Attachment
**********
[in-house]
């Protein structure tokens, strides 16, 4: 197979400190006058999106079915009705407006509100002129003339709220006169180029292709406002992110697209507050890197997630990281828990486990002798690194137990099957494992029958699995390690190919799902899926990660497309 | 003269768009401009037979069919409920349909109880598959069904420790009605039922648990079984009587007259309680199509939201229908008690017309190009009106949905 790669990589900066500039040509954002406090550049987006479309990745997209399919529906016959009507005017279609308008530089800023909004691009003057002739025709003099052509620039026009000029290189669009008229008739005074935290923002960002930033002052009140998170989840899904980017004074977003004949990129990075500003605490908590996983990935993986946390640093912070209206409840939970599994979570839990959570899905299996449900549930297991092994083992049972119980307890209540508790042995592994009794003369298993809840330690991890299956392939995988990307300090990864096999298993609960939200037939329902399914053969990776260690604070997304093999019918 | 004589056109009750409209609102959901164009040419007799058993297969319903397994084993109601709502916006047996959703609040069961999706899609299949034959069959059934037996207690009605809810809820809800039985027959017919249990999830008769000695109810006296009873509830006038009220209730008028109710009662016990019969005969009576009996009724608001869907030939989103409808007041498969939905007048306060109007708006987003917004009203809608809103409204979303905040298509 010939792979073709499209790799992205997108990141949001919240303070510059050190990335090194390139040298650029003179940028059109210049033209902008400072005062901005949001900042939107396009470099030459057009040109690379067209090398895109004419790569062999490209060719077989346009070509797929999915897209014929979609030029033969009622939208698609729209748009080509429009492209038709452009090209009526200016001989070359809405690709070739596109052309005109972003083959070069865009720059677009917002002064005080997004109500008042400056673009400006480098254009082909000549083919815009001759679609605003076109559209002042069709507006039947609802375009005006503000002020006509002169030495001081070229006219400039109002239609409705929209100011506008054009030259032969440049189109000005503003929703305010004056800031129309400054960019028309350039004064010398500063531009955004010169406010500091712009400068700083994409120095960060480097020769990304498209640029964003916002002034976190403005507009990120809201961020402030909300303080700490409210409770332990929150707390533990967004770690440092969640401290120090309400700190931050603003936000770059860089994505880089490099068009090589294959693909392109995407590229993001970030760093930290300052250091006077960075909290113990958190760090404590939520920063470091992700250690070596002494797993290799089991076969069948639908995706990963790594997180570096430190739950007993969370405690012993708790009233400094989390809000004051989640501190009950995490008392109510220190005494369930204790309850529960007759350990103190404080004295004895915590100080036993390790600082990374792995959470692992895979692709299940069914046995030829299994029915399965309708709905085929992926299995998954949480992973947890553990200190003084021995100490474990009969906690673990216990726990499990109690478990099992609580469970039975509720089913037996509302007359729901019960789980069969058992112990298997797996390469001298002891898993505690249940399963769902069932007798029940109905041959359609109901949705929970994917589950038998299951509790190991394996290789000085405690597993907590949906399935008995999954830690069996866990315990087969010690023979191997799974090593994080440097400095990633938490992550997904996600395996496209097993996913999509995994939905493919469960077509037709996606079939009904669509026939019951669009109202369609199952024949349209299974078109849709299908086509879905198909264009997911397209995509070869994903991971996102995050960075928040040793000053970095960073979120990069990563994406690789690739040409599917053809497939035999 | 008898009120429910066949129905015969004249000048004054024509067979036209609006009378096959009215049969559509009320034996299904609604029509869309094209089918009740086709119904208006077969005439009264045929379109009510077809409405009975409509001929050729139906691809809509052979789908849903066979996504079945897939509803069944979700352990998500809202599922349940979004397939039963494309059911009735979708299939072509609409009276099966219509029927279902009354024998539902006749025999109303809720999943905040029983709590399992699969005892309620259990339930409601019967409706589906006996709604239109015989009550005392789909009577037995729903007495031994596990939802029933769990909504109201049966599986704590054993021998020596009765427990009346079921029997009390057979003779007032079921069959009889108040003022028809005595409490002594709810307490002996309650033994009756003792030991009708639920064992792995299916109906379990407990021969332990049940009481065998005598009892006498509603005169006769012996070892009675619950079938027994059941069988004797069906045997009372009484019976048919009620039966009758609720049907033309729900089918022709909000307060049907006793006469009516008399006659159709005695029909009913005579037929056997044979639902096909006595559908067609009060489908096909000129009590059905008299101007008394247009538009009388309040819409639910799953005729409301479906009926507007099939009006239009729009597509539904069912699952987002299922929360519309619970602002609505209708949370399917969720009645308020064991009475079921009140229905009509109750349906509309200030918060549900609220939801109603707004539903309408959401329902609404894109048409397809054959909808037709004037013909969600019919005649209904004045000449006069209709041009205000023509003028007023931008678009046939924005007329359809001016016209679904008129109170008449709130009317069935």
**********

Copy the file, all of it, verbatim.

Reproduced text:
[in-house]
């Protein structure tokens, strides 16, 4: 197979400190006058999106079915009705407006509100002129003339709220006169180029292709406002992110697209507050890197997630990281828990486990002798690194137990099957494992029958699995390690190919799902899926990660497309 | 003269768009401009037979069919409920349909109880598959069904420790009605039922648990079984009587007259309680199509939201229908008690017309190009009106949905 790669990589900066500039040509954002406090550049987006479309990745997209399919529906016959009507005017279609308008530089800023909004691009003057002739025709003099052509620039026009000029290189669009008229008739005074935290923002960002930033002052009140998170989840899904980017004074977003004949990129990075500003605490908590996983990935993986946390640093912070209206409840939970599994979570839990959570899905299996449900549930297991092994083992049972119980307890209540508790042995592994009794003369298993809840330690991890299956392939995988990307300090990864096999298993609960939200037939329902399914053969990776260690604070997304093999019918 | 004589056109009750409209609102959901164009040419007799058993297969319903397994084993109601709502916006047996959703609040069961999706899609299949034959069959059934037996207690009605809810809820809800039985027959017919249990999830008769000695109810006296009873509830006038009220209730008028109710009662016990019969005969009576009996009724608001869907030939989103409808007041498969939905007048306060109007708006987003917004009203809608809103409204979303905040298509 010939792979073709499209790799992205997108990141949001919240303070510059050190990335090194390139040298650029003179940028059109210049033209902008400072005062901005949001900042939107396009470099030459057009040109690379067209090398895109004419790569062999490209060719077989346009070509797929999915897209014929979609030029033969009622939208698609729209748009080509429009492209038709452009090209009526200016001989070359809405690709070739596109052309005109972003083959070069865009720059677009917002002064005080997004109500008042400056673009400006480098254009082909000549083919815009001759679609605003076109559209002042069709507006039947609802375009005006503000002020006509002169030495001081070229006219400039109002239609409705929209100011506008054009030259032969440049189109000005503003929703305010004056800031129309400054960019028309350039004064010398500063531009955004010169406010500091712009400068700083994409120095960060480097020769990304498209640029964003916002002034976190403005507009990120809201961020402030909300303080700490409210409770332990929150707390533990967004770690440092969640401290120090309400700190931050603003936000770059860089994505880089490099068009090589294959693909392109995407590229993001970030760093930290300052250091006077960075909290113990958190760090404590939520920063470091992700250690070596002494797993290799089991076969069948639908995706990963790594997180570096430190739950007993969370405690012993708790009233400094989390809000004051989640501190009950995490008392109510220190005494369930204790309850529960007759350990103190404080004295004895915590100080036993390790600082990374792995959470692992895979692709299940069914046995030829299994029915399965309708709905085929992926299995998954949480992973947890553990200190003084021995100490474990009969906690673990216990726990499990109690478990099992609580469970039975509720089913037996509302007359729901019960789980069969058992112990298997797996390469001298002891898993505690249940399963769902069932007798029940109905041959359609109901949705929970994917589950038998299951509790190991394996290789000085405690597993907590949906399935008995999954830690069996866990315990087969010690023979191997799974090593994080440097400095990633938490992550997904996600395996496209097993996913999509995994939905493919469960077509037709996606079939009904669509026939019951669009109202369609199952024949349209299974078109849709299908086509879905198909264009997911397209995509070869994903991971996102995050960075928040040793000053970095960073979120990069990563994406690789690739040409599917053809497939035999 | 008898009120429910066949129905015969004249000048004054024509067979036209609006009378096959009215049969559509009320034996299904609604029509869309094209089918009740086709119904208006077969005439009264045929379109009510077809409405009975409509001929050729139906691809809509052979789908849903066979996504079945897939509803069944979700352990998500809202599922349940979004397939039963494309059911009735979708299939072509609409009276099966219509029927279902009354024998539902006749025999109303809720999943905040029983709590399992699969005892309620259990339930409601019967409706589906006996709604239109015989009550005392789909009577037995729903007495031994596990939802029933769990909504109201049966599986704590054993021998020596009765427990009346079921029997009390057979003779007032079921069959009889108040003022028809005595409490002594709810307490002996309650033994009756003792030991009708639920064992792995299916109906379990407990021969332990049940009481065998005598009892006498509603005169006769012996070892009675619950079938027994059941069988004797069906045997009372009484019976048919009620039966009758609720049907033309729900089918022709909000307060049907006793006469009516008399006659159709005695029909009913005579037929056997044979639902096909006595559908067609009060489908096909000129009590059905008299101007008394247009538009009388309040819409639910799953005729409301479906009926507007099939009006239009729009597509539904069912699952987002299922929360519309619970602002609505209708949370399917969720009645308020064991009475079921009140229905009509109750349906509309200030918060549900609220939801109603707004539903309408959401329902609404894109048409397809054959909808037709004037013909969600019919005649209904004045000449006069209709041009205000023509003028007023931008678009046939924005007329359809001016016209679904008129109170008449709130009317069935």